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|Music and Lyrics|
|R E V I E W B Y R I C H C L I N E||
dir-scr Marc Lawrence|
with Hugh Grant, Drew Barrymore, Brad Garrett, Kristen Johnston, Haley Bennett, Campbell Scott, Jason Antoon, Adam Grupper, Matthew Morrison, Billy Griffith, Aasif Mandvi, Scott Porter
release UK 9.Feb.07, US 14.Feb.07
07/US Warner 1h44
They write the songs: Barrymore and Grant
Silly and enjoyable, but superficial and formulaic: this could describe virtually every rom-com made in Hollywood over the past decade. Fortunately, this one has a superbly engaging cast.
Alex Fletcher (Grant) is a has-been 1980s pop star making a living on the retro circuit when he's given a second chance at songwriting fame by America's teen sensation Cora (Bennett). Alex is a whiz with music, but needs a lyricist, and discovers one in Sophie (Barrymore), the woman who waters his plants. Together they only have a few days to write a hit song for Cora, pressured by Alex's manager (Garrett), haunted by Sophie's cruel ex (Scott) and hounded by Sophie's sister (Johnston), who's been in love with Alex for 20 years.
The set-up is great fun, launching with a hysterical vintage music video featuring Grant and his bandmates in full '80s mode--ludicrous hair, tight costumes and wacky dance moves. Whenever the film taps into this nostalgia, it discovers something much more intriguing than the simplistic romantic plot. Hordes of screaming 40-year-old women (with their bored husbands lurking around the edges), too-sexy and too-young pop stars trying to tap into the glamour that disappeared before they were born, even the age difference between Alex and Sophie--these are themes the film could have explored just a little.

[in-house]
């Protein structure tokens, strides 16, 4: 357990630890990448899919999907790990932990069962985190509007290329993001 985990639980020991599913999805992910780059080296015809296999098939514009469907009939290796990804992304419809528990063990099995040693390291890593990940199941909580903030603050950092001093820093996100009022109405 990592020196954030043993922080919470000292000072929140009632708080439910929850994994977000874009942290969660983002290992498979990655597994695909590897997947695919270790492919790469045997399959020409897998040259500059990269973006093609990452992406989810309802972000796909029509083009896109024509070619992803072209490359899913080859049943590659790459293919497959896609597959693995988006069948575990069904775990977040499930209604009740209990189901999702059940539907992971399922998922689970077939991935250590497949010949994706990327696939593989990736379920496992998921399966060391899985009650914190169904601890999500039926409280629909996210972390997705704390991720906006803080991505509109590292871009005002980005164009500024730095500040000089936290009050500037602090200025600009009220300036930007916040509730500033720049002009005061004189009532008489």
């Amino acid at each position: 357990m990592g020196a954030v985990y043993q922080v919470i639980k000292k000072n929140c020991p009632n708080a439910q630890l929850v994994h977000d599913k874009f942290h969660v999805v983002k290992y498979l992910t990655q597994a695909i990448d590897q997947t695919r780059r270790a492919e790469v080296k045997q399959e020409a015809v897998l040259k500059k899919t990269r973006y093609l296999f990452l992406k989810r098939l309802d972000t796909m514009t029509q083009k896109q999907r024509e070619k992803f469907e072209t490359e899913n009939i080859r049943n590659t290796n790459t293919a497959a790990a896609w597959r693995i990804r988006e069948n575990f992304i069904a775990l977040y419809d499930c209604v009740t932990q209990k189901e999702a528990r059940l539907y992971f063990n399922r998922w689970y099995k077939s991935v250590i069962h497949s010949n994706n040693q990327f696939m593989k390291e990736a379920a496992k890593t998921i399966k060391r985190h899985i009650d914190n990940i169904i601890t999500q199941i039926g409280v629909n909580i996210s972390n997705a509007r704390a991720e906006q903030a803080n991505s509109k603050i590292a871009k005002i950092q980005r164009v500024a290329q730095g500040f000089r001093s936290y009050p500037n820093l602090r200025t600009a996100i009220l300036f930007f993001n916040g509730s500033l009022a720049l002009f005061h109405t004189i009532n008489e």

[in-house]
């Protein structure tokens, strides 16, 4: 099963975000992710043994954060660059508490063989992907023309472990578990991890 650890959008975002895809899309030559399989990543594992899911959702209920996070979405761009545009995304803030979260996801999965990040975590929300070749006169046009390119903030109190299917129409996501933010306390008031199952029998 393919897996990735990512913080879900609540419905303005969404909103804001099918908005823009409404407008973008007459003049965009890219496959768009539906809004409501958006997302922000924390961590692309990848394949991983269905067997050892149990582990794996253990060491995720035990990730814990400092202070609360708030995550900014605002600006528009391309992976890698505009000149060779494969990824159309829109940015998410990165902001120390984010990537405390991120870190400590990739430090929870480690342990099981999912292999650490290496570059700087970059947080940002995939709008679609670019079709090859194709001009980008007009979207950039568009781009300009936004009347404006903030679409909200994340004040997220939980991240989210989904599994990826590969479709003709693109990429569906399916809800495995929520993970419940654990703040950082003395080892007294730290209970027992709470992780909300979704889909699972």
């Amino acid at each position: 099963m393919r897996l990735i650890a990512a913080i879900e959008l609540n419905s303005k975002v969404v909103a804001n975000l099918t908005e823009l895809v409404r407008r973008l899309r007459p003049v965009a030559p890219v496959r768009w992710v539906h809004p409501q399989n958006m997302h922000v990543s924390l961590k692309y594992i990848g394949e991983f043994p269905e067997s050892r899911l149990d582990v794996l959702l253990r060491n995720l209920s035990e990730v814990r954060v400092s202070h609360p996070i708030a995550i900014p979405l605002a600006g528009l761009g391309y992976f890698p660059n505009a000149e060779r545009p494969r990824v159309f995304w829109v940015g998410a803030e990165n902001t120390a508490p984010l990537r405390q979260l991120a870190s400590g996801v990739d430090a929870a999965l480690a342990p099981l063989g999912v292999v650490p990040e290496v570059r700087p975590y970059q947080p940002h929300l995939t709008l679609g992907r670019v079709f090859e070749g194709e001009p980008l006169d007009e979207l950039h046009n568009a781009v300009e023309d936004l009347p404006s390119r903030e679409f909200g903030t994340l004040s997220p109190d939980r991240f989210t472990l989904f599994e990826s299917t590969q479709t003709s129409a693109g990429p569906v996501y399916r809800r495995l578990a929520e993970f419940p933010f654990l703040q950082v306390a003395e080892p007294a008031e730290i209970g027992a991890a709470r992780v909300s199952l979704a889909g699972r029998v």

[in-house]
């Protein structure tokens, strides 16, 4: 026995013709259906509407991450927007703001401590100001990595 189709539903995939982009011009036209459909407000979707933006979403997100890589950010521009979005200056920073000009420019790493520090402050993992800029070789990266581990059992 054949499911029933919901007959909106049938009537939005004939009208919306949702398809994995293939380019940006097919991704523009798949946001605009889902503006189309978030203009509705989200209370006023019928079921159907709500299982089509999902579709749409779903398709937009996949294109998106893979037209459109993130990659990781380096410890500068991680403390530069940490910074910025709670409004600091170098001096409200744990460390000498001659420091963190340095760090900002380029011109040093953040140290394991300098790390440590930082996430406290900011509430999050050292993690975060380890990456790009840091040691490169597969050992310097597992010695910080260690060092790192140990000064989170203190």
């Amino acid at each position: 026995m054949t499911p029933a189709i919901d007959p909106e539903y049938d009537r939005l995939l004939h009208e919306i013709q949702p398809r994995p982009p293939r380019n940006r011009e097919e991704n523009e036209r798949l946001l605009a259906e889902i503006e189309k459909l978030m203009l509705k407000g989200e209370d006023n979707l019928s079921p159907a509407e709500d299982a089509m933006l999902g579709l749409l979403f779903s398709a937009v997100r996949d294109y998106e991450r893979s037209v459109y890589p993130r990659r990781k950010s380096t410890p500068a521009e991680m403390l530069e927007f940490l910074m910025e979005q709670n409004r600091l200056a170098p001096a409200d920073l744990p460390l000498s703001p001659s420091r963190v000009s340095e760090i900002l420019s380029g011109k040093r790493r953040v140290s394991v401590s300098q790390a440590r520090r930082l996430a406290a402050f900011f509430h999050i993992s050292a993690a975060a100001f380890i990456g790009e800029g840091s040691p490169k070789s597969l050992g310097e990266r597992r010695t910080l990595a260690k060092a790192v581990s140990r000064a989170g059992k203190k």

But no, it's basically an excuse for Grant to crack witty one-liners with his trademark impeccable timing and prance around like a rock star, while Barrymore gets the much more thankless role as the ditsy but emotionally connected romantic interest. Both of them are so charming and likeable that the film is impossible to hate. And Garrett provides some terrific support as well, while Johnston steals every scene with her hilarious energy.
It's a shame that after the snappy opening the film drifts into pure corn. The plot is by-the-books--unoriginal, predictable and therefore rather dull. And the crackling banter even gets a little annoying, especially when the film starts wallowing in gooey sweetness. At least Grant's gleeful pastiche of 1980s has-been icons is infectiously entertaining. And the pop-up video epilogue wraps it up in a very silly bow.
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© 2007 by Rich Cline, Shadows on the Wall
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